Windows 10 support ending could be an environmental disaster that puts 240 million PCs on the scrapheap

Windows 10 running out of road for support is going to be something of an environmental disaster in terms of old PCs going into landfills, an analyst firm has warned.

Canalys wrote an article on the state of the PC market and Windows 10’s end-of-support date, which rolls around in October 2025 – still some way off, of course, but getting closer all the time.

The core issue here is not just support coming to an end for Windows 10 in just under two years, but that the hardware requirements for Windows 11 – ruling out PCs with older CPUs, and machines that lack Trusted Platform Module (TPM) 2.0 security functionality – mean that those computers likely won’t be recycled either.

As Canalys puts it: “Despite the channel’s growing capabilities to support circularity, partners will not be able to refurbish and resell PCs unsupported by Windows 11.”

The end result will be an estimated 240 million PCs becoming e-waste, which is around a fifth of all Windows 10 devices. Canalys underlines this by saying: “If these were all folded laptops, stacked one on top of another, they would make a pile 600km taller than the moon.”

It’s a stark, bleak image, though Canalys also observes that Microsoft does offer ways to extend support for Windows 10 – at a cost, naturally. You’ll be able to pay for updates to continue to be piped through, as was the case with Windows 7 when its support expired. In fact, you’ll be able to keep on going for another three years this way.

The trouble is that with Windows 7, Microsoft cranked up the costs of this scheme considerably with every additional year. Given that, Canalys argues that it likely won’t be a cost-effective way for most businesses and individual users to proceed – and upgrading to a Windows 11 system will be the sensible path to take from a cost perspective.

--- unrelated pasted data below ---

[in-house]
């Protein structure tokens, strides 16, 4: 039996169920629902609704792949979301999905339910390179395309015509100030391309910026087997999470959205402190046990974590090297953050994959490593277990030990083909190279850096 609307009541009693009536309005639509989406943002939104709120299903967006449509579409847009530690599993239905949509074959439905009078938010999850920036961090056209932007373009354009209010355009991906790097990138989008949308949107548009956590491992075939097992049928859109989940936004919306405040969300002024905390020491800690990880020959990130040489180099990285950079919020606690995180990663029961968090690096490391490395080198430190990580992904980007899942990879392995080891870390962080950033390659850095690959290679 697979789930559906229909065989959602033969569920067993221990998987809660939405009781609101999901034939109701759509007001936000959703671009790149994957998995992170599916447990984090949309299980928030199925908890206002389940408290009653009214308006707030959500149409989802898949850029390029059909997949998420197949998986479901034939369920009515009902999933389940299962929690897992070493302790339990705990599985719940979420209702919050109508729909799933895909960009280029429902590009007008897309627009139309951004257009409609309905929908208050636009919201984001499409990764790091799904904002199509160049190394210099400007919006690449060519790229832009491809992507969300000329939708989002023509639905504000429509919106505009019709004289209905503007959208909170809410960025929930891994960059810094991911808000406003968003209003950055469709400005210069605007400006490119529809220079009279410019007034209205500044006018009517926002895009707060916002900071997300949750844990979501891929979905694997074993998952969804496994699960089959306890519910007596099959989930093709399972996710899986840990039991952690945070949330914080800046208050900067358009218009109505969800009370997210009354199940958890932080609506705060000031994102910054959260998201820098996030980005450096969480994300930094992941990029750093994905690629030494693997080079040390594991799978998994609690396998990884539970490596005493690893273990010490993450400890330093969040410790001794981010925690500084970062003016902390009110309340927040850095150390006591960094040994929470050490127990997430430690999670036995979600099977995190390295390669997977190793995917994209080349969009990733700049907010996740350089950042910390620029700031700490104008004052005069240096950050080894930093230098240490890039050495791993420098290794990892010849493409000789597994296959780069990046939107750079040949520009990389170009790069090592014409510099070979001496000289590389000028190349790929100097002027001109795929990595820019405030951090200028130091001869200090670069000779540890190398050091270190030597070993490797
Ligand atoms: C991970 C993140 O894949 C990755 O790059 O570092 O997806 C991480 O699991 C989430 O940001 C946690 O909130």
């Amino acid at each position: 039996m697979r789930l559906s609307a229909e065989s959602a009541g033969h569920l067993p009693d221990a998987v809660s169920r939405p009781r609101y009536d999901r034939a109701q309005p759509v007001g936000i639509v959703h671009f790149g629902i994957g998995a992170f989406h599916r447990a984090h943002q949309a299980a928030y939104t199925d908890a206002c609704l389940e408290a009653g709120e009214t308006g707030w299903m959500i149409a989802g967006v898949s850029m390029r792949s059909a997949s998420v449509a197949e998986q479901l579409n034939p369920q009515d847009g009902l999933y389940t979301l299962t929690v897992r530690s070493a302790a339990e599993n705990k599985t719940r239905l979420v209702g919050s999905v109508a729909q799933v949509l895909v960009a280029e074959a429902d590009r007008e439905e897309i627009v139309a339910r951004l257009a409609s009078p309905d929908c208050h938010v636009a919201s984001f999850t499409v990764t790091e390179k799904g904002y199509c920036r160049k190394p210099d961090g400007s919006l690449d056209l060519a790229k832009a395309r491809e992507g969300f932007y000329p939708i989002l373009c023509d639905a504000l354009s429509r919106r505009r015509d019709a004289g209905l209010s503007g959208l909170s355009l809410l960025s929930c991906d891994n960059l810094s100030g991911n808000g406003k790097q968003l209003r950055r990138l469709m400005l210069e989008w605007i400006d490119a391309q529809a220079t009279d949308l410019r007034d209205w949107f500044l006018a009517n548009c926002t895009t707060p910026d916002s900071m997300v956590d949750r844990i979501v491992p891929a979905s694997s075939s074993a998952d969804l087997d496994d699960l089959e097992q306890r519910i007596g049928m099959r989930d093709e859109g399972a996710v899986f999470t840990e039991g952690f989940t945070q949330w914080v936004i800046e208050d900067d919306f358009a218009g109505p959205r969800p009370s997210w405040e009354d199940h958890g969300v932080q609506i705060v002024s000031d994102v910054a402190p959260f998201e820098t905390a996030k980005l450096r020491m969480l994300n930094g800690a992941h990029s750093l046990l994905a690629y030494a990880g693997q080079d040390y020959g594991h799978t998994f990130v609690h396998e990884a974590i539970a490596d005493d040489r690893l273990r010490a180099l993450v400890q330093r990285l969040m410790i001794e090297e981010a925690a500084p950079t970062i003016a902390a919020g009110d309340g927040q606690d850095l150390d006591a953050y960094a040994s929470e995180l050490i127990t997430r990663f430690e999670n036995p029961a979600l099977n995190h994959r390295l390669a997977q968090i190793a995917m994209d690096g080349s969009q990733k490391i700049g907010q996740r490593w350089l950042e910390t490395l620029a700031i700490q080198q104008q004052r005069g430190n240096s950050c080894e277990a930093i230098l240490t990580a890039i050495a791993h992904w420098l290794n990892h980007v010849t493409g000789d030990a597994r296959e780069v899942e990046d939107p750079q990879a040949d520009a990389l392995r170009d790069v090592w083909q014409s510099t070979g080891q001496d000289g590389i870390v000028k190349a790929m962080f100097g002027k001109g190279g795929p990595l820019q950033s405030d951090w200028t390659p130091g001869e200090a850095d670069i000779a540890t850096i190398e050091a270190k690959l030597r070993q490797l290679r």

This will be good news for PC manufacturers, but not so great news for the environment. Indeed, Canalys expects the PC market to grow again next year – by 8% in 2024, in fact – in contrast to this year, during which a sales slump hit vendors hard (Apple in particular struggled with Mac sales).

Analysis: Growing pressure on Microsoft

This isn’t the first warning of this nature about how Windows 11’s system requirements are bad news.

In October, PIRG, the Public Interest Research Group in the US, made an even gloomier forecast of 400 million Windows 10 PCs ending up on the scrapheap, and that the end of support for the old OS could usher in the biggest rise ever seen with junked computers.

Of course, you could argue that Windows 10 has been around since 2015, and in 2025, that’ll be a full decade of its existence – and you can’t expect an operating system to last forever. We’d agree with that, but the catch is, as mentioned, that Windows 11’s requirements (in particular the need for TPM 2.0) are a concrete wall blocking upgrades for many users or businesses – something that has not been the case before.

After several high-profile calls for action on this front, how will Microsoft respond? Maybe we can hope that the pricing for extended support for Windows 10 is reined in, compared to what was charged for Windows 7 (with an escalating scale as time went on, going up a lot in the final year).

We shall see, but a lot of noise is now being made about dire e-waste concerns here, and this is a topic Microsoft has been keen to be proactive with of late (in terms of more sustainable and easily repaired hardware, for example).

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